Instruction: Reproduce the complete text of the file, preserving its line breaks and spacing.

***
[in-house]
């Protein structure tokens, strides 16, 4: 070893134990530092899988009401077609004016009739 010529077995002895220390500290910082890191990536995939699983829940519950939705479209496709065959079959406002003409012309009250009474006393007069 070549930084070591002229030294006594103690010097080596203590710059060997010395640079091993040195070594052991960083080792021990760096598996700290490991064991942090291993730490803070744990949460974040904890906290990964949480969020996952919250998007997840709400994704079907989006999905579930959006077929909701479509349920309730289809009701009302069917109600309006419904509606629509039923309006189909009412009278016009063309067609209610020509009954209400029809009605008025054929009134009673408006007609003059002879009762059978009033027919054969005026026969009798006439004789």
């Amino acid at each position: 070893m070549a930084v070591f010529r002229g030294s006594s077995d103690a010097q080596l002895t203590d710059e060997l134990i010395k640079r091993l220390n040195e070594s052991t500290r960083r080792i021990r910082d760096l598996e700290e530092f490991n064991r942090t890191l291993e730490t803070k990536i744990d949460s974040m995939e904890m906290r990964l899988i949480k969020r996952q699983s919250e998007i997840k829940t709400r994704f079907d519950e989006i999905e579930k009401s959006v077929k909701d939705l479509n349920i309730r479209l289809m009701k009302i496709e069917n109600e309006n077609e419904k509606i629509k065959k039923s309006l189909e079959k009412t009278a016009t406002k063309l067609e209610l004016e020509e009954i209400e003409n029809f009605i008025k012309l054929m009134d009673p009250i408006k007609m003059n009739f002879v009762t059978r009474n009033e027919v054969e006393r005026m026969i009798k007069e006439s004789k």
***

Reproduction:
[in-house]
């Protein structure tokens, strides 16, 4: 070893134990530092899988009401077609004016009739 010529077995002895220390500290910082890191990536995939699983829940519950939705479209496709065959079959406002003409012309009250009474006393007069 070549930084070591002229030294006594103690010097080596203590710059060997010395640079091993040195070594052991960083080792021990760096598996700290490991064991942090291993730490803070744990949460974040904890906290990964949480969020996952919250998007997840709400994704079907989006999905579930959006077929909701479509349920309730289809009701009302069917109600309006419904509606629509039923309006189909009412009278016009063309067609209610020509009954209400029809009605008025054929009134009673408006007609003059002879009762059978009033027919054969005026026969009798006439004789």
């Amino acid at each position: 070893m070549a930084v070591f010529r002229g030294s006594s077995d103690a010097q080596l002895t203590d710059e060997l134990i010395k640079r091993l220390n040195e070594s052991t500290r960083r080792i021990r910082d760096l598996e700290e530092f490991n064991r942090t890191l291993e730490t803070k990536i744990d949460s974040m995939e904890m906290r990964l899988i949480k969020r996952q699983s919250e998007i997840k829940t709400r994704f079907d519950e989006i999905e579930k009401s959006v077929k909701d939705l479509n349920i309730r479209l289809m009701k009302i496709e069917n109600e309006n077609e419904k509606i629509k065959k039923s309006l189909e079959k009412t009278a016009t406002k063309l067609e209610l004016e020509e009954i209400e003409n029809f009605i008025k012309l054929m009134d009673p009250i408006k007609m003059n009739f002879v009762t059978r009474n009033e027919v054969e006393r005026m026969i009798k007069e006439s004789k």